Temperatures are increasing and people are starting to spend more time outside. They won’t be alone as ticks are also starting to emerge with the warmer weather.

That means an increased chance of tick bites and potentially contracting Lyme disease. The Centers for Disease Control and Prevention estimate that 476,000 people are found to have Lyme disease in the U.S. every year. 

May is National Lyme Disease Awareness Month and aims to spread awareness of how to prevent Lyme and tick-borne diseases.

Tick bites are prevalent in Wisconsin.

Any time the snow melts and the ground starts to thaw, ticks start to come out. So, anytime you’re outside in the woods or clean up brush, you’re going to want to cover up and protect yourself from tick bites.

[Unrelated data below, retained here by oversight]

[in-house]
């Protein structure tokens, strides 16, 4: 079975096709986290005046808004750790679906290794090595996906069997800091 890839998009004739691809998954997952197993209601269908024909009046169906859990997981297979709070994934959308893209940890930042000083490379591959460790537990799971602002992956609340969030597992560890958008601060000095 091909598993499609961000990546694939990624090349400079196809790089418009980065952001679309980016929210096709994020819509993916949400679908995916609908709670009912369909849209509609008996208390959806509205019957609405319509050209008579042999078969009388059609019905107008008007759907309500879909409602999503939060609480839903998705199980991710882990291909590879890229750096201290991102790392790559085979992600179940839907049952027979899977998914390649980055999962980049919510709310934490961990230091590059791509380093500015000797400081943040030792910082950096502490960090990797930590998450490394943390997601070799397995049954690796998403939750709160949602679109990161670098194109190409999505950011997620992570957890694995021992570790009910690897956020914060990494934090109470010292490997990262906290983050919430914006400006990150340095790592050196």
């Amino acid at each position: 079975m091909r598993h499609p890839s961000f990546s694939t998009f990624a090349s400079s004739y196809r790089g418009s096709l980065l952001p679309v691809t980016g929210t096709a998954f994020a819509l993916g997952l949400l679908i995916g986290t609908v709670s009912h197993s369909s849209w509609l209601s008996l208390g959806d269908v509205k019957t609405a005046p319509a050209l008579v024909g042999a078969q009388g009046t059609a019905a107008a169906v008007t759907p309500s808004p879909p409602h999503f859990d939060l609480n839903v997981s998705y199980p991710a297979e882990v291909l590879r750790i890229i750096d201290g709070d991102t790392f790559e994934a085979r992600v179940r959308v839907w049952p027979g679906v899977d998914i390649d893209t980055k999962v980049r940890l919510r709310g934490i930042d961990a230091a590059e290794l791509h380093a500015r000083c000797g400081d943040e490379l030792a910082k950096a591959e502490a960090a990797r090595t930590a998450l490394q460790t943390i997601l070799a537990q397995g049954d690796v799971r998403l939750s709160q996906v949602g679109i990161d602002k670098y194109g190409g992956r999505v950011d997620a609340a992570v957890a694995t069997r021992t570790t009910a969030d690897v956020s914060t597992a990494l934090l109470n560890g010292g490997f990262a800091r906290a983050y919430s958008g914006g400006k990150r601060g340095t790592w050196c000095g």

There are several precautions one can take to help prevent tick-borne illnesses.

  • Wear long pants with your socks pulled over your pants.
  • Wear light colored clothing.
  • Use a bug spray on your clothes when you are participating in activities outdoors.
  • Place your clothes in the dryer for 15 minutes after being outside to kill any ticks.
  • Perform daily tick checks, especially in areas such as the bend of the knees, groin, belt line, hairline and armpits.

Ashley Johnson is a nurse practitioner at the Aspirus Tick-Borne Illness Center in Woodruff.